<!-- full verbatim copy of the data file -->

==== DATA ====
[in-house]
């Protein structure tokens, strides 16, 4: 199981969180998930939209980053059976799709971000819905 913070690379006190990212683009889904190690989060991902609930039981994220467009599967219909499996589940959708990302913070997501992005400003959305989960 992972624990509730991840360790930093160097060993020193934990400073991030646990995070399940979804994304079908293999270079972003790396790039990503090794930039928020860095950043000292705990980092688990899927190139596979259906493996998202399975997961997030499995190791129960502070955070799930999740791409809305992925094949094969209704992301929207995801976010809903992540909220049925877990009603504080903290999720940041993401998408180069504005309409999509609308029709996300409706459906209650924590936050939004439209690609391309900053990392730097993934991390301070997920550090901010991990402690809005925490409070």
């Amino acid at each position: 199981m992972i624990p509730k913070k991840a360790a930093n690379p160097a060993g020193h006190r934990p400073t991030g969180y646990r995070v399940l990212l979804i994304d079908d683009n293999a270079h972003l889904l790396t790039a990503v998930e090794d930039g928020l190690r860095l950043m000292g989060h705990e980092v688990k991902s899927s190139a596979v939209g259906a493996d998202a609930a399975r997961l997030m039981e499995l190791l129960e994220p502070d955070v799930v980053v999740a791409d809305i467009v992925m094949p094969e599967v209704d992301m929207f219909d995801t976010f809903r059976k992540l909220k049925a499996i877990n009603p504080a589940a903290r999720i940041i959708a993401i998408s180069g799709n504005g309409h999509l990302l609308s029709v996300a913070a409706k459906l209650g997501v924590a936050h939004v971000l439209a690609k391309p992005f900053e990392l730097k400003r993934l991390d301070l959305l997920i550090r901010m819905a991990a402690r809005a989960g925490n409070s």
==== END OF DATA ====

[in-house]
């Protein structure tokens, strides 16, 4: 199981969180998930939209980053059976799709971000819905 913070690379006190990212683009889904190690989060991902609930039981994220467009599967219909499996589940959708990302913070997501992005400003959305989960 992972624990509730991840360790930093160097060993020193934990400073991030646990995070399940979804994304079908293999270079972003790396790039990503090794930039928020860095950043000292705990980092688990899927190139596979259906493996998202399975997961997030499995190791129960502070955070799930999740791409809305992925094949094969209704992301929207995801976010809903992540909220049925877990009603504080903290999720940041993401998408180069504005309409999509609308029709996300409706459906209650924590936050939004439209690609391309900053990392730097993934991390301070997920550090901010991990402690809005925490409070």
């Amino acid at each position: 199981m992972i624990p509730k913070k991840a360790a930093n690379p160097a060993g020193h006190r934990p400073t991030g969180y646990r995070v399940l990212l979804i994304d079908d683009n293999a270079h972003l889904l790396t790039a990503v998930e090794d930039g928020l190690r860095l950043m000292g989060h705990e980092v688990k991902s899927s190139a596979v939209g259906a493996d998202a609930a399975r997961l997030m039981e499995l190791l129960e994220p502070d955070v799930v980053v999740a791409d809305i467009v992925m094949p094969e599967v209704d992301m929207f219909d995801t976010f809903r059976k992540l909220k049925a499996i877990n009603p504080a589940a903290r999720i940041i959708a993401i998408s180069g799709n504005g309409h999509l990302l609308s029709v996300a913070a409706k459906l209650g997501v924590a936050h939004v971000l439209a690609k391309p992005f900053e990392l730097k400003r993934l991390d301070l959305l997920i550090r901010m819905a991990a402690r809005a989960g925490n409070s």